Well as you say, it is delicious. And it is a concept, like saying “I like poetry.” Almost anything can be turned into a soup, but to me it symbolizes communal eating, comfort in warmth and springy noodles, deconstruction of the tastes in a complicated broth, and the fact that even the simple foods have stories of their own.
When I say, “I eat soup for a living”, though, it is more than just the act of eating something delicious. While a broad stroke, it symbolizes a whole slew of things and choices I’ve made. The decision to lean into the uncertainty of a freelance writing/speaking career despite not knowing where it would lead. My choice to stick to my own principles when building out the site, even though I knew I could make more money if I took ads or text links. When I say it, I smile – because in one short sentence it summarizes this long list of active choices that got me here today.
If there was only one dish (soup) you would be allowed to eat for the rest of your life, what would it be?
Hard to say! There are so many out there that resonate, depending on my mood. If I could pick one per meal I would say beef pho for breakfast, rich and creamy chicken laksa for lunch and then bun rieu for dinner.
Favorite place to have soup in NYC?
Unfortunately, I’ve found the Vietnamese soups in NY lacking. I used to get my laksa at Penang, though I’m not sure if it is still open. Many of the soup joints in Flushing’s Chinatown are well worth the trip out there, and if not you can stop in at Xi’An’s famous foods in the East Village instead for spicy beef noodle soup. Ippudo’s ramens are great (though I can no longer eat them as the days of pretending I don’t have celiac disease are long over – my body has doubled down on rejecting gluten).
Soups without spices are like desserts without sugar. How long did it take you to master the art of using spices and what are your favorites?
I certainly don’t think I’ve mastered the art of spicing – always more to learn! I started really thinking about spices when I lived in the South of France. It was just after my diagnosis of celiac disease and I was so disheartened; I thought I would be eating cardboard for the rest of my life. This was well before the current trend of wheat avoidance AND I was living in France but unable to eat bread. Torture.
One day at the market I met a man who sold spices and he would tell me how they were used and combined. Mix coriander and cumin, he would say. Add grains of paradise to dish x; add this curry blend to dish y. It was a whole new world for me, and it cheered me up considerably. I realized that even the most “boring” foods could be made interesting, and I’ve never looked back since.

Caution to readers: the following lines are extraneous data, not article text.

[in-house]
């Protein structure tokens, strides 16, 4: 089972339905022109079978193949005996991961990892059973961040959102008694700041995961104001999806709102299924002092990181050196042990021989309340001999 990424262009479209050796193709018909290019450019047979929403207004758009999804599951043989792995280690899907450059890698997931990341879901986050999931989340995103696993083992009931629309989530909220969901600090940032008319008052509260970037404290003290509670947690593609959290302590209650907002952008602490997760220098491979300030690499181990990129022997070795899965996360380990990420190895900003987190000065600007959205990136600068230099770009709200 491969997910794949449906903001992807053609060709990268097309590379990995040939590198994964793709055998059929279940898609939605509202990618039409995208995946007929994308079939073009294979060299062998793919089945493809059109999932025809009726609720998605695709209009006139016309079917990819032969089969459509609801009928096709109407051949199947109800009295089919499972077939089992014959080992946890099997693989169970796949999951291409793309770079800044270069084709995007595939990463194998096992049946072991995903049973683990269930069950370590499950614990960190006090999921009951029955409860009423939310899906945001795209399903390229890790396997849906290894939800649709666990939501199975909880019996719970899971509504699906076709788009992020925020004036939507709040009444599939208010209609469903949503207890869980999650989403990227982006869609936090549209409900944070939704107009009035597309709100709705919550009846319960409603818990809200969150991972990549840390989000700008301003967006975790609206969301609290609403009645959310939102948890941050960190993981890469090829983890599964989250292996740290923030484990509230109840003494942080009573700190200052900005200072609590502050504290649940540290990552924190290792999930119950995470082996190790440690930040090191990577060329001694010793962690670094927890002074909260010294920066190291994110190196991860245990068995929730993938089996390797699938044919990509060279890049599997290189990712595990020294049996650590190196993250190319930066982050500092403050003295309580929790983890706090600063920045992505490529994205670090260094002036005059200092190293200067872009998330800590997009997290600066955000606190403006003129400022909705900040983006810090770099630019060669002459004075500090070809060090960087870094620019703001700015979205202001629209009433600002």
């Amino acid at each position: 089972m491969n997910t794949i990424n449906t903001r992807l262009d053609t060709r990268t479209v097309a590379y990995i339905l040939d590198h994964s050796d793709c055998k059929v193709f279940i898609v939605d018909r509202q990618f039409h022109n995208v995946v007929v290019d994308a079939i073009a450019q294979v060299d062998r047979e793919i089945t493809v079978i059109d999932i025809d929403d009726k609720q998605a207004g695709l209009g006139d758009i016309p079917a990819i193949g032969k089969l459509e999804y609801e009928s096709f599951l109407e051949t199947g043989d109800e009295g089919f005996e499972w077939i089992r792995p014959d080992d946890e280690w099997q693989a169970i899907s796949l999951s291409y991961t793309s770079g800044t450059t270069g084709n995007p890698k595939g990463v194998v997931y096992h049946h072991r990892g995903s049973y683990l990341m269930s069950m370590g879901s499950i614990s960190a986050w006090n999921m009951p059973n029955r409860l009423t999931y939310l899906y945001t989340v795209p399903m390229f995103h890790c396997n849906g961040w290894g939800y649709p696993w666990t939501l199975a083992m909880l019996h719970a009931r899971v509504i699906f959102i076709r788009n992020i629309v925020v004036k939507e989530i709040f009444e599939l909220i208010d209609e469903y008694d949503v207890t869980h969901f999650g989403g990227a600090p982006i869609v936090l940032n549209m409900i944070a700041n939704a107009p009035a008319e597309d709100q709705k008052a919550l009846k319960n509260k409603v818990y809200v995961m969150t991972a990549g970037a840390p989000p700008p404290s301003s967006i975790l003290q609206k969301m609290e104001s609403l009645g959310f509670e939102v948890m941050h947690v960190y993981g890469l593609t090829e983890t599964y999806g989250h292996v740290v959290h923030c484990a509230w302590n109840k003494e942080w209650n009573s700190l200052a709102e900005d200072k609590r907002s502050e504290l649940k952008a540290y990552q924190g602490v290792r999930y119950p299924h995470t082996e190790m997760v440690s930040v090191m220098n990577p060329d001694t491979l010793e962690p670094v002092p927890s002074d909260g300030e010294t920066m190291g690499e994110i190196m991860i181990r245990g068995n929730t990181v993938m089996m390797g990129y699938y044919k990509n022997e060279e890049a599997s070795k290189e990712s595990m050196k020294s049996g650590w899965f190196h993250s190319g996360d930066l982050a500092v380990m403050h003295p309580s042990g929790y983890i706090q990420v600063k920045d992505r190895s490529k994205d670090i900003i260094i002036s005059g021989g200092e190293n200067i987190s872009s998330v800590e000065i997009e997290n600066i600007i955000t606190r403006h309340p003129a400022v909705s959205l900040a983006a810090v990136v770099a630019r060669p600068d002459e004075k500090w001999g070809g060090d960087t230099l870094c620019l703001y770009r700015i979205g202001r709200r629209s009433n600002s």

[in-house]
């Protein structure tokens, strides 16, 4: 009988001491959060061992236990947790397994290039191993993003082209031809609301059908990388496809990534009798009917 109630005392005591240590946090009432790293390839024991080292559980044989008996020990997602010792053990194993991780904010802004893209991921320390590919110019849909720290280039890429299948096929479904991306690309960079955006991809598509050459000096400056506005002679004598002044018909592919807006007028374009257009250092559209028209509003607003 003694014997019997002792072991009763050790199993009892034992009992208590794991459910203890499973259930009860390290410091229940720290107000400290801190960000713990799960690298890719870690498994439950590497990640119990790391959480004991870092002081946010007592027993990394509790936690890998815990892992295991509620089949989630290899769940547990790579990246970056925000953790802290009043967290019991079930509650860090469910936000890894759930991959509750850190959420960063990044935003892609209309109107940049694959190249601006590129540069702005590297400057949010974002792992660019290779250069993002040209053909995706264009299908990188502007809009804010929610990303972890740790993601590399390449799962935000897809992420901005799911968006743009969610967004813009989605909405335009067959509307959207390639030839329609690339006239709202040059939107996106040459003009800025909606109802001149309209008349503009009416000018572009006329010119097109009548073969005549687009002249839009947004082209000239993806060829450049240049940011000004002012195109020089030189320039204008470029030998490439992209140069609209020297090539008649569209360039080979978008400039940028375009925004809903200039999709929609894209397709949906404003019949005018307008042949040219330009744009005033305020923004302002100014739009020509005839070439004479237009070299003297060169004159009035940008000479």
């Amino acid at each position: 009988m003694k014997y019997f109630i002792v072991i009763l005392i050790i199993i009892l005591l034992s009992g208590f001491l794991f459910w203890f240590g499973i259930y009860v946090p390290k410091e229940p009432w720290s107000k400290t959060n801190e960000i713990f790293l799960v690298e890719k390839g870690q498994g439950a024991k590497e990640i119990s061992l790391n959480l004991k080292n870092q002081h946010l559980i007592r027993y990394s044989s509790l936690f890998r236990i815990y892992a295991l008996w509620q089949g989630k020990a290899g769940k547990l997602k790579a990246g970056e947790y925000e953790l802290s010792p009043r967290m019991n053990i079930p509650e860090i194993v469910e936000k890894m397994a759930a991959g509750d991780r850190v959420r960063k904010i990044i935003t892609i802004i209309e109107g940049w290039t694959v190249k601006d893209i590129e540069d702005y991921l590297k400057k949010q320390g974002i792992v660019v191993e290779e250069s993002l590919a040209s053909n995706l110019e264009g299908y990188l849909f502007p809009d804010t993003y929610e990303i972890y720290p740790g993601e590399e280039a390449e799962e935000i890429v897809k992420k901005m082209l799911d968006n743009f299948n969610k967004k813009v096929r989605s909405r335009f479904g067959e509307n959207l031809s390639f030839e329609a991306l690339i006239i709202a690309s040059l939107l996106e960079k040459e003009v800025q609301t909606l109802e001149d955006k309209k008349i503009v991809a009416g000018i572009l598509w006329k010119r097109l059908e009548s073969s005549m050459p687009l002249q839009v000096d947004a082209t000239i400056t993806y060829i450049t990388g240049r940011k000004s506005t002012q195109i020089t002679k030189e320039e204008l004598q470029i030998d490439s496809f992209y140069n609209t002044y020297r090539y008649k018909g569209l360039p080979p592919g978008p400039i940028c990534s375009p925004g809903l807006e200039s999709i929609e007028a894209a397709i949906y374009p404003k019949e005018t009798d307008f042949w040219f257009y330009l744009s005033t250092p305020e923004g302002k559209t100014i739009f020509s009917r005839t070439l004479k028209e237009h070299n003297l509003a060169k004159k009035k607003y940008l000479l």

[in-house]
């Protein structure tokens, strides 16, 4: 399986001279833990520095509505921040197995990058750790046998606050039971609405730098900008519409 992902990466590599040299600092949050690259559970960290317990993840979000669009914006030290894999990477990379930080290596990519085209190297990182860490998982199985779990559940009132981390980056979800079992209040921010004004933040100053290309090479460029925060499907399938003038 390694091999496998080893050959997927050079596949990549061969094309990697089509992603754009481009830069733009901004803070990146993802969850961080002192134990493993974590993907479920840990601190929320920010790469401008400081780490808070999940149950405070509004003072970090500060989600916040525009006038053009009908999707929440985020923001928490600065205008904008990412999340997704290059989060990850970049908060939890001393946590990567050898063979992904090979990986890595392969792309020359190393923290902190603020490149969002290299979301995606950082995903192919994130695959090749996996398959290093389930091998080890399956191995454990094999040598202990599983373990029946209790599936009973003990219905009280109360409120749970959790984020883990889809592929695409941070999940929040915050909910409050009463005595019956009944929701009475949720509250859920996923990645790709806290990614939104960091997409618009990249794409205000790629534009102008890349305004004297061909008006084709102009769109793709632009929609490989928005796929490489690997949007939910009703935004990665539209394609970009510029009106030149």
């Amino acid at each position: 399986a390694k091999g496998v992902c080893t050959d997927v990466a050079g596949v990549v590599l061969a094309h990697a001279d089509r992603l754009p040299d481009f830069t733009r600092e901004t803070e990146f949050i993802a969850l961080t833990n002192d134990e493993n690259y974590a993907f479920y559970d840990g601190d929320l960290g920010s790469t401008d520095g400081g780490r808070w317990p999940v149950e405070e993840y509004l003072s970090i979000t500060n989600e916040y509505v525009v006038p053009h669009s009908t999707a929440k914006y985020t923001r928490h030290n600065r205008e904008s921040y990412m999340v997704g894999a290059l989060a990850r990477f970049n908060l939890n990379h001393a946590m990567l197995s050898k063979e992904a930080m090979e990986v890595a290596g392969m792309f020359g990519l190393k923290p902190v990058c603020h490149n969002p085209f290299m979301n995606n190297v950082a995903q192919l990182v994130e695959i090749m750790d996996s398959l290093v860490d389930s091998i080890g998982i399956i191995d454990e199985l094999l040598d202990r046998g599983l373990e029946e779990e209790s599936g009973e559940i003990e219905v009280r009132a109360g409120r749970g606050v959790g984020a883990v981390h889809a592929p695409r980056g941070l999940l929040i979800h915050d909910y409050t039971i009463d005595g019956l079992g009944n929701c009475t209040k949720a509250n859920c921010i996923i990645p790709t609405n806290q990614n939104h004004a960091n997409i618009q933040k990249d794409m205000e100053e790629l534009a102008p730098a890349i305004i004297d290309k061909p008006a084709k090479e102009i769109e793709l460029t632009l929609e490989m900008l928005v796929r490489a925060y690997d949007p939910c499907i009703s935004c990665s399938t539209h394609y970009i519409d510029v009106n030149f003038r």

I love the way you tell the story of a dish through its history and cultural component. Which culture most inspires you through its food/soup?
Again, almost all of them. You can always find a story in the simple things, or in nearby places, and you don’t need to look far to get inspired about a particular taste or food. I once had an impassioned discussion about adjika with my shuttle driver on the way to Denver’s airport from Keystone. Never would I think an hour would be spent in Colorado talking about how Georgian adjika differs from other versions (and how his mother’s recipe was, of course, the best of them all). From there we went into a history of family migration and traditions and how they keep them alive in the USA.
One can never run out of stories about food as a tool for learning because so many places and families and traditions are inexorably linked through the act of eating. Be it the geopolitics of Southeast Asia or the long histories of food in Middle Eastern countries, everything can be framed in terms of personal connection, which makes it even more fascinating to discover.
Best advice for people suffering from Celiac disease, looking to travel as yourself?
I often recommend printing out allergy cards from sites like Allergy Translation or Select Wisely to bring with you – very good peace of mind. Always carry snacks. And potentially your own chopsticks too, in case of communal serving where you cannot share the dish.
Are you ever tempted to go back to your former life as a lawyer?
I’ve saved the best for last 🙂 When can I visit and come on one of your future food tours?
I’ll be starting them up at the beginning of January in Saigon, and information will be housed on a second site. Until the site is ready, you can sign up to receive updates about the first tours here.
You can buy Jodi’s The Food Traveler’s Handbook, to dive deeper in her food explorations as a perpetual traveler. She also examines the historical & cultural aspects behind the foods she encounters, which frankly, I cannot get enough of.